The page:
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protest against Ricardo Rosselló

Demonstrators and police face off during a protest against Ricardo Rosselló, the governor of Puerto Rico, on July 17, 2019 in Old San Juan. Police used tear gas and fired rubber bullets. (Photo: Joe Raedle/Getty Images)

Police Fire Tear Gas and Rubber Bullets at Protesters Demanding Puerto Rico Gov. Rosselló Resign

"We are rising up because we deserve better."

Police deployed tear gas and fired rubber bullets at protesters in Puerto Rico's capital city of San Juan late Wednesday on the fifth consecutive day of mass demonstrations to demand the resignation of Gov. Ricardo Rosselló.

The Miami Herald reported from the scene as hundreds of protesters and police faced off on the colonial streets outside La Fortaleza—the governor's mansion—in the neighborhood of Old San Juan.

Some protesters threw firecrackers, bottles of water, beer, and glowsticks at the officers barricaded around the governor's home. Portions of the crowd called for others to stop inciting violence, leading chants like "No tiren" — stop throwing—as tensions boiled over between rioters and police.

Shortly before midnight, the officers issued a warning to the crowd to disperse. Minutes later, police shot rubber bullets at the crowd, injuring protesters and journalists. The tear gas drove panicked demonstrators away from the barricades and against a nearby chapel. Some climbed the fence or pried open the gates of the iconic Parque de las Palomas.

NBC News producer Annie Rose Ramos shared videos of the confrontation on Twitter:

Wednesday marked the second time this week that police used tear gas outside the governor's mansion amid growing outrage directed at Rosselló, a member of Puerto Rico's New Progressive Party who is affiliated with Democrats nationally.

Despite the mounting unrest, Rosselló has refused to step down. He told reporters in a news conference on Tuesday, "I have not committed any illegal acts, I only committed improper acts," and "I will continue my work and my responsibility to the people of Puerto Rico."

Calls for Rosselló to resign were sparked by Puerto Rico's Center for Investigative Journalism publishing screenshots last week of sexist, homophobic, mocking, and threatening messages from a private group chat that included the governor and several of his top staffers—some of whom have left their positions this week. On Saturday, the center released the full chat thread, which spans 889 pages.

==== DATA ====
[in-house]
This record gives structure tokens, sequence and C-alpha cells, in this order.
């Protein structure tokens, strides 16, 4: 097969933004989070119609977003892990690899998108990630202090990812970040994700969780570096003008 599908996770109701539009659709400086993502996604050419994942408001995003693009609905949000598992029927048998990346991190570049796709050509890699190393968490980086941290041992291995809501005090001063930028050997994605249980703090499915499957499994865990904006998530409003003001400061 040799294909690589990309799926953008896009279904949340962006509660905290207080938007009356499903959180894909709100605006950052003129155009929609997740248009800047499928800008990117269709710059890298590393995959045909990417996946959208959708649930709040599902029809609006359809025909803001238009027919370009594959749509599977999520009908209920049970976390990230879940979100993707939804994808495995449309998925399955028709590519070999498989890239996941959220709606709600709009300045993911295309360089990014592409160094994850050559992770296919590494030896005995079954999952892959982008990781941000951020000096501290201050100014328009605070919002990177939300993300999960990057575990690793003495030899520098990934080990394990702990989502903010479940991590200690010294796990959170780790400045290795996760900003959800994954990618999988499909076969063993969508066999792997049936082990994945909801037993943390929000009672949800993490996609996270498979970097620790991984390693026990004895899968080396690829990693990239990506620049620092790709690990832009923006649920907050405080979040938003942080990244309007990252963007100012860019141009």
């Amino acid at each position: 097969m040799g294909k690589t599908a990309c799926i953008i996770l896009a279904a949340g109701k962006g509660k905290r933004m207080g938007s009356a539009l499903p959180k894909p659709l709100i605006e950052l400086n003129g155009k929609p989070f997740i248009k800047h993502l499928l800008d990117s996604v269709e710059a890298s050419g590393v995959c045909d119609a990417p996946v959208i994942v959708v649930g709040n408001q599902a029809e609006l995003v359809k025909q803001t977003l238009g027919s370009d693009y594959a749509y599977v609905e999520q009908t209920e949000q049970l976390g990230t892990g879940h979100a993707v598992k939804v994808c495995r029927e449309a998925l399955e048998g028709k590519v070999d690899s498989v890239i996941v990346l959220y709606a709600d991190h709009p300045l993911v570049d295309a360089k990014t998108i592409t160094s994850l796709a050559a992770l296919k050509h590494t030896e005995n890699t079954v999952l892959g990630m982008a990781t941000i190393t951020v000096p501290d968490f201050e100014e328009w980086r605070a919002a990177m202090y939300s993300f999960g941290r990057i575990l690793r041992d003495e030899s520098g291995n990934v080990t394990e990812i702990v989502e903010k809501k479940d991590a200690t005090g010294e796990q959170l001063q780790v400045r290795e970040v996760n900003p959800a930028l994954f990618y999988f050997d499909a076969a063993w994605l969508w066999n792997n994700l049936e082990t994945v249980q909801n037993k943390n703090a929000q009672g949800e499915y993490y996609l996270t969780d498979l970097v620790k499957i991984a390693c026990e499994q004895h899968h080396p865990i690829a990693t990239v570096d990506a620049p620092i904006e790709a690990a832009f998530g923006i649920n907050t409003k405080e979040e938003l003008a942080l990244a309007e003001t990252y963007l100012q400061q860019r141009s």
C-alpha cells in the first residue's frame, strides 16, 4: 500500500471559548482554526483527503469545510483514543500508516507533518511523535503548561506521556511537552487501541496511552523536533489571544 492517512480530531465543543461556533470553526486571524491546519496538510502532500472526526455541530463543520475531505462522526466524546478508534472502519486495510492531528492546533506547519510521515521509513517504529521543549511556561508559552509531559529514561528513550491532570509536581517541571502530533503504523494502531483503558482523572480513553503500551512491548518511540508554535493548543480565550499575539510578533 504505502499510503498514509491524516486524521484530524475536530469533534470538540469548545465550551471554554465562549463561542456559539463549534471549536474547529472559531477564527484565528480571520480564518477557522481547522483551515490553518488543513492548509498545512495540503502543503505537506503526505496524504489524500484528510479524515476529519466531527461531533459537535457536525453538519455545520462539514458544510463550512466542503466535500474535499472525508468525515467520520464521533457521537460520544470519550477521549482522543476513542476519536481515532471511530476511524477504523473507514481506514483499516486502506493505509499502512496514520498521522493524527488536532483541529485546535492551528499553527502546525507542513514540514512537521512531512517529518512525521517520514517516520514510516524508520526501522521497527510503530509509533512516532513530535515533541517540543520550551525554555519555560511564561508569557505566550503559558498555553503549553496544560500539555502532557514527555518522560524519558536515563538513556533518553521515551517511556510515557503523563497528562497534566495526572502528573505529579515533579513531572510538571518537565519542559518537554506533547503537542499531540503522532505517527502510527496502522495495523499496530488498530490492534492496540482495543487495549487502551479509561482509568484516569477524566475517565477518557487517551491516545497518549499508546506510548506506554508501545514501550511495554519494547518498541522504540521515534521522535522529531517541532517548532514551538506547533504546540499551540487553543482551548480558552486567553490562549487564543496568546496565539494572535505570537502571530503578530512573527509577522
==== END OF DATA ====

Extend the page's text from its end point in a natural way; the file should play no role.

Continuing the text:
However, as Common Dreams reported Monday, "the chat was the final straw." Since Rosselló took office in January of 2017, Puerto Ricans have expressed frustration with government corruption and how he has handled both the island's debt crisis and recovery from Hurricanes Irma and Maria, which devastated the territory nearly two years ago.

The chaos outside La Fortaleza Wednesday night came after thousands of Puerto Ricans marched through the narrow streets of Old San Juan that afternoon, chanting "Ricky Renuncia," which means "Ricky Resign" in Spanish. Some of the island's famous performers—rappers Bad Bunny and Residente, singer Ricky Martin, and actor Benicio del Toro—joined the march.

"The crowd ranged from teenagers to retirees, with some waving the island's flag printed in black and gray rather than red, white, and blue to symbolize their discontent with a government they call corrupt and unresponsive to its people," according to The Associated Press. "Many older protesters went home before nightfall as chanting young people filled Old San Juan's Totem Plaza and the first few blocks leading up to the 16th century fortress where the governor resides."

Demands for Rosselló's resignation have come not only from residents of the island but also Puerto Rican communities across the mainland—with protests in California, Florida, New York, and Washington D.C.

The controversy comes as Puerto Rico is only in the second month of this year's hurricane season, which goes through the end of November, and as the island still struggles to rebuild from the devastating 2017 storms.

As 350.org's U.S. national organizer Amira Odeh—who is from Bayamón, Puerto Rico—said Wednesday in a statement supporting the demonstrations, "We are rising up because we deserve better."

Odeh criticized Rosselló and "his inner circles" for having "the audacity to joke about the lives of those lost, while doing nothing to ensure our long-term recovery." As she put it: "This is unacceptable and appalling, and as Puerto Ricans, we do not stand for this behavior."

"With hurricane season already upon us, Puerto Ricans are reminded of the toll that the combined effects of colonialism, classism, corruption, environmental destruction, and disaster capitalism have on our communities," Odeh added. "We need leaders and new models of democratic governance that are dedicated to just hurricane recovery, access to health and education services, and to having our human rights and right to safety respected without hurtful austerity measures."


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